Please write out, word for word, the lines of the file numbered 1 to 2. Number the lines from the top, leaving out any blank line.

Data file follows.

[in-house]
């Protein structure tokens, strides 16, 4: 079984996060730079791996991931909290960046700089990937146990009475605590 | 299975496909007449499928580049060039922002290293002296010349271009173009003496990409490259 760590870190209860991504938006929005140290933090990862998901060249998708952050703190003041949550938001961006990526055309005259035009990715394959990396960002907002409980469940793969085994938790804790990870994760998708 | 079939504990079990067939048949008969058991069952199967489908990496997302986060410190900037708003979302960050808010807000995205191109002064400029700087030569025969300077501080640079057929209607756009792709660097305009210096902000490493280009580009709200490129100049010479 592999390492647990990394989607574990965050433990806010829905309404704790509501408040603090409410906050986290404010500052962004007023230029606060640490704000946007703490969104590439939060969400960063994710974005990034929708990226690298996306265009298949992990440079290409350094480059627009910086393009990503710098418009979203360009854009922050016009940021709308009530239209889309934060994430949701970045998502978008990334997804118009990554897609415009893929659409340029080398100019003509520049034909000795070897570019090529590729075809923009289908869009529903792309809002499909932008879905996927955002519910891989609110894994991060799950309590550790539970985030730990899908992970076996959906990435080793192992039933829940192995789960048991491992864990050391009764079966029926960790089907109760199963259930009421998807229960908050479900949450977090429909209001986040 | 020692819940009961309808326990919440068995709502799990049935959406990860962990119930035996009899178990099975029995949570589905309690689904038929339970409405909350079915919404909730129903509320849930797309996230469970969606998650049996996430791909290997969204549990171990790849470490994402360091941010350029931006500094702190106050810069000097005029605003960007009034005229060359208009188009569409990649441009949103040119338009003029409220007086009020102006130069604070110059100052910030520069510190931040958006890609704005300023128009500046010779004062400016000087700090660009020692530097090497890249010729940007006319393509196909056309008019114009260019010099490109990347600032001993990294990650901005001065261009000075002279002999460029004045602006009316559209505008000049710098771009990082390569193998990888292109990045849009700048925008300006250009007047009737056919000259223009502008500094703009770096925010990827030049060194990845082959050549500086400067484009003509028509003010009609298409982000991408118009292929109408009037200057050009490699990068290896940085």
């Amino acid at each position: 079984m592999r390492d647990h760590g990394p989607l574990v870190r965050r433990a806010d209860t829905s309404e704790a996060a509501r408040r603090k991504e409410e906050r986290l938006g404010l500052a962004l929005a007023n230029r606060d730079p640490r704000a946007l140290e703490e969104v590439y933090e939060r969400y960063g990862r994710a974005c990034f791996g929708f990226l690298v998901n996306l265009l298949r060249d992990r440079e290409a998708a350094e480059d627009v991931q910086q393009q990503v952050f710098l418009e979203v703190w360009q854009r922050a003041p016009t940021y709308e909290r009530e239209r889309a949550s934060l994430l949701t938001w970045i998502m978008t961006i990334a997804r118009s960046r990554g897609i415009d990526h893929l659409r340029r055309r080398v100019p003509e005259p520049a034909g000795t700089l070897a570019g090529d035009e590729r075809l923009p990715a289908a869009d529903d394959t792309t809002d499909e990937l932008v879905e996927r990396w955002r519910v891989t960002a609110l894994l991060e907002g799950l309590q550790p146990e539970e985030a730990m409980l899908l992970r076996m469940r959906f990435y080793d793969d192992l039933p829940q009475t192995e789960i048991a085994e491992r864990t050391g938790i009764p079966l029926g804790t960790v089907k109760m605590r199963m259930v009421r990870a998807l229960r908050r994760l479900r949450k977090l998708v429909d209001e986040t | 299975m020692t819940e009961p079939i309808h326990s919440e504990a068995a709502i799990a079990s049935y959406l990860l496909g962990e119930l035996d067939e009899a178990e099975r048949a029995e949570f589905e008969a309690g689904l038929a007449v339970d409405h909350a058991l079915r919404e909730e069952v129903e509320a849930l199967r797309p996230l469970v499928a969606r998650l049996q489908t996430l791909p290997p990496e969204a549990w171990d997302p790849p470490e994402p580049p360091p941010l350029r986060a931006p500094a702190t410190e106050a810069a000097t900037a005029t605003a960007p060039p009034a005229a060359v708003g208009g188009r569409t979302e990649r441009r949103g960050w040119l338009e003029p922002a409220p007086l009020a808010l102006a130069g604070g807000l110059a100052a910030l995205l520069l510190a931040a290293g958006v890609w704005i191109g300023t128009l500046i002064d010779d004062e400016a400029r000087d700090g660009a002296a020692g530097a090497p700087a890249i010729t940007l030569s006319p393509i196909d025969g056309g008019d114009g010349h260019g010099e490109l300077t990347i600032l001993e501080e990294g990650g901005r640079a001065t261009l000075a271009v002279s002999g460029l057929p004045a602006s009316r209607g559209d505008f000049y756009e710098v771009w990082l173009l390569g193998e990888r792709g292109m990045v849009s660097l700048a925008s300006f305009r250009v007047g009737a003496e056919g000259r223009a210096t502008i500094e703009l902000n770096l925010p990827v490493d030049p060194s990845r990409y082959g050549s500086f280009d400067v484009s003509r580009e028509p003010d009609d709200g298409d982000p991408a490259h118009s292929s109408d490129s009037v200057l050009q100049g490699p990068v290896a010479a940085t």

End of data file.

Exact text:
[in-house]
């Protein structure tokens, strides 16, 4: 079984996060730079791996991931909290960046700089990937146990009475605590 | 299975496909007449499928580049060039922002290293002296010349271009173009003496990409490259 760590870190209860991504938006929005140290933090990862998901060249998708952050703190003041949550938001961006990526055309005259035009990715394959990396960002907002409980469940793969085994938790804790990870994760998708 | 079939504990079990067939048949008969058991069952199967489908990496997302986060410190900037708003979302960050808010807000995205191109002064400029700087030569025969300077501080640079057929209607756009792709660097305009210096902000490493280009580009709200490129100049010479 592999390492647990990394989607574990965050433990806010829905309404704790509501408040603090409410906050986290404010500052962004007023230029606060640490704000946007703490969104590439939060969400960063994710974005990034929708990226690298996306265009298949992990440079290409350094480059627009910086393009990503710098418009979203360009854009922050016009940021709308009530239209889309934060994430949701970045998502978008990334997804118009990554897609415009893929659409340029080398100019003509520049034909000795070897570019090529590729075809923009289908869009529903792309809002499909932008879905996927955002519910891989609110894994991060799950309590550790539970985030730990899908992970076996959906990435080793192992039933829940192995789960048991491992864990050391009764079966029926960790089907109760199963259930009421998807229960908050479900949450977090429909209001986040 | 020692819940009961309808326990919440068995709502799990049935959406990860962990119930035996009899178990099975029995949570589905309690689904038929339970409405909350079915919404909730129903509320849930797309996230469970969606998650049996996430791909290997969204549990171990790849470490994402360091941010350029931006500094702190106050810069000097005029605003960007009034005229060359208009188009569409990649441009949103040119338009003029409220007086009020102006130069604070110059100052910030520069510190931040958006890609704005300023128009500046010779004062400016000087700090660009020692530097090497890249010729940007006319393509196909056309008019114009260019010099490109990347600032001993990294990650901005001065261009000075002279002999460029004045602006009316559209505008000049710098771009990082390569193998990888292109990045849009700048925008300006250009007047009737056919000259223009502008500094703009770096925010990827030049060194990845082959050549500086400067484009003509028509003010009609298409982000991408118009292929109408009037200057050009490699990068290896940085």